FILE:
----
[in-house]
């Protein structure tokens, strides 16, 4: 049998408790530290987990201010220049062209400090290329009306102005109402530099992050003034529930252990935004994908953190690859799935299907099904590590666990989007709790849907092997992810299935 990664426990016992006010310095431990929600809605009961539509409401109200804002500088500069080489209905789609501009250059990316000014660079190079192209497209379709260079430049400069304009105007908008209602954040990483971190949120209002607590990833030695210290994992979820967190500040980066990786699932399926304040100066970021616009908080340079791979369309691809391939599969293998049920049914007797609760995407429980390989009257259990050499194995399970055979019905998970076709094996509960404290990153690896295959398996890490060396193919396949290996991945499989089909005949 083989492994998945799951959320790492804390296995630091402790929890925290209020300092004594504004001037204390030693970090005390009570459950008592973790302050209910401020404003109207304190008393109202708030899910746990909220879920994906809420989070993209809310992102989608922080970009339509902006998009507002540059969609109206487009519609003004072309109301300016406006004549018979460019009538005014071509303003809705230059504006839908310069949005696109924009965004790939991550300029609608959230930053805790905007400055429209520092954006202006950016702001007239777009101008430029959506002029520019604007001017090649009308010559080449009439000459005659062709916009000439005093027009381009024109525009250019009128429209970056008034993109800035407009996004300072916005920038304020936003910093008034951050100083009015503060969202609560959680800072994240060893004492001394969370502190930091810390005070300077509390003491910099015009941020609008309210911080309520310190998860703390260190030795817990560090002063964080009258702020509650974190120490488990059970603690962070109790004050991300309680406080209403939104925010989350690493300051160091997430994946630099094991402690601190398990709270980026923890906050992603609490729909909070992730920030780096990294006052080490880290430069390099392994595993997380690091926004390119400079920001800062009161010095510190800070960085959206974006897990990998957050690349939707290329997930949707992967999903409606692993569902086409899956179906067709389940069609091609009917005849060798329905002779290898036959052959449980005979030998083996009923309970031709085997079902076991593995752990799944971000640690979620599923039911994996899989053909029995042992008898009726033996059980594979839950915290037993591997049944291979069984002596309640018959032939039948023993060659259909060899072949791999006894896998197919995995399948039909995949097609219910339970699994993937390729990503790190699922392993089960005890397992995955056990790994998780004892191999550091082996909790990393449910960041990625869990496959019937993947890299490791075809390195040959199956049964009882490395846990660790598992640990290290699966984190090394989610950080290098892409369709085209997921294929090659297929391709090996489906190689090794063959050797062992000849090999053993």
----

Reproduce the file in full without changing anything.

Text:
[in-house]
């Protein structure tokens, strides 16, 4: 049998408790530290987990201010220049062209400090290329009306102005109402530099992050003034529930252990935004994908953190690859799935299907099904590590666990989007709790849907092997992810299935 990664426990016992006010310095431990929600809605009961539509409401109200804002500088500069080489209905789609501009250059990316000014660079190079192209497209379709260079430049400069304009105007908008209602954040990483971190949120209002607590990833030695210290994992979820967190500040980066990786699932399926304040100066970021616009908080340079791979369309691809391939599969293998049920049914007797609760995407429980390989009257259990050499194995399970055979019905998970076709094996509960404290990153690896295959398996890490060396193919396949290996991945499989089909005949 083989492994998945799951959320790492804390296995630091402790929890925290209020300092004594504004001037204390030693970090005390009570459950008592973790302050209910401020404003109207304190008393109202708030899910746990909220879920994906809420989070993209809310992102989608922080970009339509902006998009507002540059969609109206487009519609003004072309109301300016406006004549018979460019009538005014071509303003809705230059504006839908310069949005696109924009965004790939991550300029609608959230930053805790905007400055429209520092954006202006950016702001007239777009101008430029959506002029520019604007001017090649009308010559080449009439000459005659062709916009000439005093027009381009024109525009250019009128429209970056008034993109800035407009996004300072916005920038304020936003910093008034951050100083009015503060969202609560959680800072994240060893004492001394969370502190930091810390005070300077509390003491910099015009941020609008309210911080309520310190998860703390260190030795817990560090002063964080009258702020509650974190120490488990059970603690962070109790004050991300309680406080209403939104925010989350690493300051160091997430994946630099094991402690601190398990709270980026923890906050992603609490729909909070992730920030780096990294006052080490880290430069390099392994595993997380690091926004390119400079920001800062009161010095510190800070960085959206974006897990990998957050690349939707290329997930949707992967999903409606692993569902086409899956179906067709389940069609091609009917005849060798329905002779290898036959052959449980005979030998083996009923309970031709085997079902076991593995752990799944971000640690979620599923039911994996899989053909029995042992008898009726033996059980594979839950915290037993591997049944291979069984002596309640018959032939039948023993060659259909060899072949791999006894896998197919995995399948039909995949097609219910339970699994993937390729990503790190699922392993089960005890397992995955056990790994998780004892191999550091082996909790990393449910960041990625869990496959019937993947890299490791075809390195040959199956049964009882490395846990660790598992640990290290699966984190090394989610950080290098892409369709085209997921294929090659297929391709090996489906190689090794063959050797062992000849090999053993």